The West Offers Little Reprieve to the Sahel's Jihadist Battle

Dec 13, 2019 | 10:30 GMT

French soldiers patrol the Tofa Gala forest in northern Burkina Faso on Nov. 9, 2019.

French soldiers patrol the Tofa Gala forest in northern Burkina Faso on Nov. 9.

(MICHELE CATTANI/AFP via Getty Images)


  • France and its allies' continued strategy of maintaining a light footprint while supporting and building up local security capabilities will continue to fail to contain or reduce growing jihadist militancy in the Sahel.
  • But as jihadist militancy continues to expand, these Western intervening forces will be faced with a difficult choice of either ramping up their commitment or cutting their losses to reduce their footprint.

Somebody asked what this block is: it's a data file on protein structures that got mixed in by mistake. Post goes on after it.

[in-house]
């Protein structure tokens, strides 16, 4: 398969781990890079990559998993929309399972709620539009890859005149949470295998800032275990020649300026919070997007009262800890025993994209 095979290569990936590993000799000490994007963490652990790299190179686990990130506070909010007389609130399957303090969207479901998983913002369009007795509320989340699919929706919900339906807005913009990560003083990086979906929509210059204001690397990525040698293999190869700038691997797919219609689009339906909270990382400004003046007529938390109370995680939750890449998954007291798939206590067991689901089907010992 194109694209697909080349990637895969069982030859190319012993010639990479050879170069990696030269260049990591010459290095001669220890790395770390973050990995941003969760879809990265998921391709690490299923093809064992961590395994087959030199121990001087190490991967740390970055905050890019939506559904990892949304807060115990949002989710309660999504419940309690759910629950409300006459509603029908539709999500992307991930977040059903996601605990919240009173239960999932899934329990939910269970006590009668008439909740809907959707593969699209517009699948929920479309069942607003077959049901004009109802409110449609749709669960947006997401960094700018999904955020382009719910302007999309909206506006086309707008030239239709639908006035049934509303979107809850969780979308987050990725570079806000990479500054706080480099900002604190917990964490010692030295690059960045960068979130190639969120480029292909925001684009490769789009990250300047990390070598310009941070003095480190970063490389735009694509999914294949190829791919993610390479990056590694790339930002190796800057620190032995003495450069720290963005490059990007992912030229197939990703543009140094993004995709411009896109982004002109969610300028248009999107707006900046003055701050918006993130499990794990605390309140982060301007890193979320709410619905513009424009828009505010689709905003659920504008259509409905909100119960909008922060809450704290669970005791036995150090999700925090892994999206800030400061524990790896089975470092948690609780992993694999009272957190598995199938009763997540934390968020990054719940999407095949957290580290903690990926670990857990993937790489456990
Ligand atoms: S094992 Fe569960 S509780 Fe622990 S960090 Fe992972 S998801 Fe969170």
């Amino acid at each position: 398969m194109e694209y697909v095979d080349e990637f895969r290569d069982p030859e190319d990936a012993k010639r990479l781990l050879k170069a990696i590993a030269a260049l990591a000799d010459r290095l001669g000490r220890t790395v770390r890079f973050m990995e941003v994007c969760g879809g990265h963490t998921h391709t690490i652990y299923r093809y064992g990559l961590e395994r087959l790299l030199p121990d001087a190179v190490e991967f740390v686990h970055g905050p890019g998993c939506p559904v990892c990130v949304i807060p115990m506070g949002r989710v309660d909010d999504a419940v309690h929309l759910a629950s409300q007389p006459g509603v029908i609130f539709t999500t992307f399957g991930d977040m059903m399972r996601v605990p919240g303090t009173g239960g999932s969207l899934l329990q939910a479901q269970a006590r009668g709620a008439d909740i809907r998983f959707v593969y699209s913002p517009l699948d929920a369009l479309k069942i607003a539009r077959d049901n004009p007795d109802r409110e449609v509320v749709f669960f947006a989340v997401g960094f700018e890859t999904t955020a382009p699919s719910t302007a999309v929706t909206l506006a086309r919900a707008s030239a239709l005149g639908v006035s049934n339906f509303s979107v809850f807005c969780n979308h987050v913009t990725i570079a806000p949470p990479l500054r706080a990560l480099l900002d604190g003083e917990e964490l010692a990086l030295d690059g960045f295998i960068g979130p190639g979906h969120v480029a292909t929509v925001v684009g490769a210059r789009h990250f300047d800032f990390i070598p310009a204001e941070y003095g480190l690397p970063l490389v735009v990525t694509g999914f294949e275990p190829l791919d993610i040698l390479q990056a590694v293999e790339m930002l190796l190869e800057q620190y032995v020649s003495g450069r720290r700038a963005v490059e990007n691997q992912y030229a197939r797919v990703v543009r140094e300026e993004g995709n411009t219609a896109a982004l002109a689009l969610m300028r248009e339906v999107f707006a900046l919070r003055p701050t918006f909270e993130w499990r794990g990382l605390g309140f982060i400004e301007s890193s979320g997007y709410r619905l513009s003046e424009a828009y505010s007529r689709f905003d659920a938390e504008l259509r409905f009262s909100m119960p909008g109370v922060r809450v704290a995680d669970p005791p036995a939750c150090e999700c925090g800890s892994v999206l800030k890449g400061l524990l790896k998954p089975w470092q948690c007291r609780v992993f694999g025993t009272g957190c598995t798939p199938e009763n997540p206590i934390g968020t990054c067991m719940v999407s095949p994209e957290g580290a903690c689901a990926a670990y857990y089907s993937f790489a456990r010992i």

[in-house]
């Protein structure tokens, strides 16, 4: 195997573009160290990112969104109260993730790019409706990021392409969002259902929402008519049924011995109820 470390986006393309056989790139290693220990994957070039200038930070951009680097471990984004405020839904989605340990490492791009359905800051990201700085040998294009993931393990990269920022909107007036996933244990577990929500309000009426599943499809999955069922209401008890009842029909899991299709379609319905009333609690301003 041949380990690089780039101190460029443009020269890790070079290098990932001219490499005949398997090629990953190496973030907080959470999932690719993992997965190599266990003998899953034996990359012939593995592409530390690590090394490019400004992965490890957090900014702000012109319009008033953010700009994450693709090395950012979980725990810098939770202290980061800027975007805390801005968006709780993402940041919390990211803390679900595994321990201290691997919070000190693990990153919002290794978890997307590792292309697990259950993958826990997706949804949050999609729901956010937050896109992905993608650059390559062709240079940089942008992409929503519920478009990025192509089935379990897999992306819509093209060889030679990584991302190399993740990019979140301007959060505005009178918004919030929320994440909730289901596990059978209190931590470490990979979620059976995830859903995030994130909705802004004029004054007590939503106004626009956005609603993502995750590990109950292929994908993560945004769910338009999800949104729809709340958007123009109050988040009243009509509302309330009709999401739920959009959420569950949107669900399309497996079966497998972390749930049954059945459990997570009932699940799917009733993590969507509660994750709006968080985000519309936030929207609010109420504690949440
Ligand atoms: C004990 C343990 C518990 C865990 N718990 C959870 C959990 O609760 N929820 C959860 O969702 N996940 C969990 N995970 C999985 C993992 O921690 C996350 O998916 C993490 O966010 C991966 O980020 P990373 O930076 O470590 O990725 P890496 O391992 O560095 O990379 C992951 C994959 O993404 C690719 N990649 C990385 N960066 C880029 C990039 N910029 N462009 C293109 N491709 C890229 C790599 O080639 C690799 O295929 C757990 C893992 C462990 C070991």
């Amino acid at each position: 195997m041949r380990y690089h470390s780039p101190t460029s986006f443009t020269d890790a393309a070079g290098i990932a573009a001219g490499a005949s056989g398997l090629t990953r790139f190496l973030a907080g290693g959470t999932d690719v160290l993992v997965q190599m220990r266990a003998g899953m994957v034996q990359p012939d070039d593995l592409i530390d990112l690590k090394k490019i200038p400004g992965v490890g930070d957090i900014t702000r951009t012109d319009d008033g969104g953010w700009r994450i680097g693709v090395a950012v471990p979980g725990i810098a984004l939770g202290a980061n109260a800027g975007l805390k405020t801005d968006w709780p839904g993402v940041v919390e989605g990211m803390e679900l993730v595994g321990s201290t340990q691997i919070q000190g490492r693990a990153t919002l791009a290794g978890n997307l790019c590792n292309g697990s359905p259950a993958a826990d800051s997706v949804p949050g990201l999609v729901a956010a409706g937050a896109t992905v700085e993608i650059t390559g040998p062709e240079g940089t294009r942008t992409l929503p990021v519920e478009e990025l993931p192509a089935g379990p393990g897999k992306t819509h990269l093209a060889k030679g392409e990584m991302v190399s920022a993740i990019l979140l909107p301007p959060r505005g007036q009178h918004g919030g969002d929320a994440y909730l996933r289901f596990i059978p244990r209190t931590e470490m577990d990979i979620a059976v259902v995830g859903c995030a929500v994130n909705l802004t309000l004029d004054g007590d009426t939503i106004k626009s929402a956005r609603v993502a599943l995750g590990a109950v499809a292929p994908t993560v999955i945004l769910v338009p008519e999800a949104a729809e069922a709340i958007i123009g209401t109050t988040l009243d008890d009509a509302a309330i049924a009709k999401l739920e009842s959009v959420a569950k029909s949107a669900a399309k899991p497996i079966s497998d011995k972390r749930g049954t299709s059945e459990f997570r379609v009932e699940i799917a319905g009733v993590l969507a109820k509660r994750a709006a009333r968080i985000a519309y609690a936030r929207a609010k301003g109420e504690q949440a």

As Western security efforts struggle to keep militants from exploiting local vacuums in governance in the Sahel, escalating jihadist violence across the region shows no sign of slowing down. France has led the counterterrorism charge in the Sahel since its 2013 intervention in Mali to halt an emerging jihadist offensive. But those gains have been slowly and surely slipping away, as the insurgent threat has now morphed into a complex mess of ethnic and religious insurrections throughout most of Mali, and well into Burkina Faso and Niger. In fending off this increasingly formidable threat, however, France largely has been left to go it alone. Local military forces aren't adequately equipped to fight off the insurgents, and other Western countries with smaller operations in the region, such as the United States, have been hesitant to pick up the slack. But without any additional help, the security situation in the Sahel will inevitably worsen. And...

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